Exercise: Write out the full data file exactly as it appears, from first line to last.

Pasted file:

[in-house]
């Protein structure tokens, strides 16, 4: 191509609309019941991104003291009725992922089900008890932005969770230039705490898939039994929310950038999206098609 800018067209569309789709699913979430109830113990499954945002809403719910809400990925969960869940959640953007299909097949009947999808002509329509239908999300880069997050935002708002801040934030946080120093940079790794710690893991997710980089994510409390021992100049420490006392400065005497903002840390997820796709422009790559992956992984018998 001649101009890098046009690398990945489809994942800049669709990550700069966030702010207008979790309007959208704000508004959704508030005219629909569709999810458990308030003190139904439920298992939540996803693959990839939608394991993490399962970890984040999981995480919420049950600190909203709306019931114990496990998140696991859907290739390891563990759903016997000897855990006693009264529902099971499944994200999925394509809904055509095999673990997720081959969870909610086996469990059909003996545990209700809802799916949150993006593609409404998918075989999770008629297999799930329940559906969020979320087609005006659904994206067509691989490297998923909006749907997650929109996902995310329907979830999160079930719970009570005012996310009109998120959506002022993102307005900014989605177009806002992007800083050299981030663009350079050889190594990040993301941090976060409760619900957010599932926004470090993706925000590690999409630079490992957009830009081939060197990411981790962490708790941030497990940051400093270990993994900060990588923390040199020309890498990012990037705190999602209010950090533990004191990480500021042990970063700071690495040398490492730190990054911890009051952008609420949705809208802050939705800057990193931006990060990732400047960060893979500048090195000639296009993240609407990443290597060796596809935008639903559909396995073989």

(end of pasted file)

[in-house]
């Protein structure tokens, strides 16, 4: 191509609309019941991104003291009725992922089900008890932005969770230039705490898939039994929310950038999206098609 800018067209569309789709699913979430109830113990499954945002809403719910809400990925969960869940959640953007299909097949009947999808002509329509239908999300880069997050935002708002801040934030946080120093940079790794710690893991997710980089994510409390021992100049420490006392400065005497903002840390997820796709422009790559992956992984018998 001649101009890098046009690398990945489809994942800049669709990550700069966030702010207008979790309007959208704000508004959704508030005219629909569709999810458990308030003190139904439920298992939540996803693959990839939608394991993490399962970890984040999981995480919420049950600190909203709306019931114990496990998140696991859907290739390891563990759903016997000897855990006693009264529902099971499944994200999925394509809904055509095999673990997720081959969870909610086996469990059909003996545990209700809802799916949150993006593609409404998918075989999770008629297999799930329940559906969020979320087609005006659904994206067509691989490297998923909006749907997650929109996902995310329907979830999160079930719970009570005012996310009109998120959506002022993102307005900014989605177009806002992007800083050299981030663009350079050889190594990040993301941090976060409760619900957010599932926004470090993706925000590690999409630079490992957009830009081939060197990411981790962490708790941030497990940051400093270990993994900060990588923390040199020309890498990012990037705190999602209010950090533990004191990480500021042990970063700071690495040398490492730190990054911890009051952008609420949705809208802050939705800057990193931006990060990732400047960060893979500048090195000639296009993240609407990443290597060796596809935008639903559909396995073989």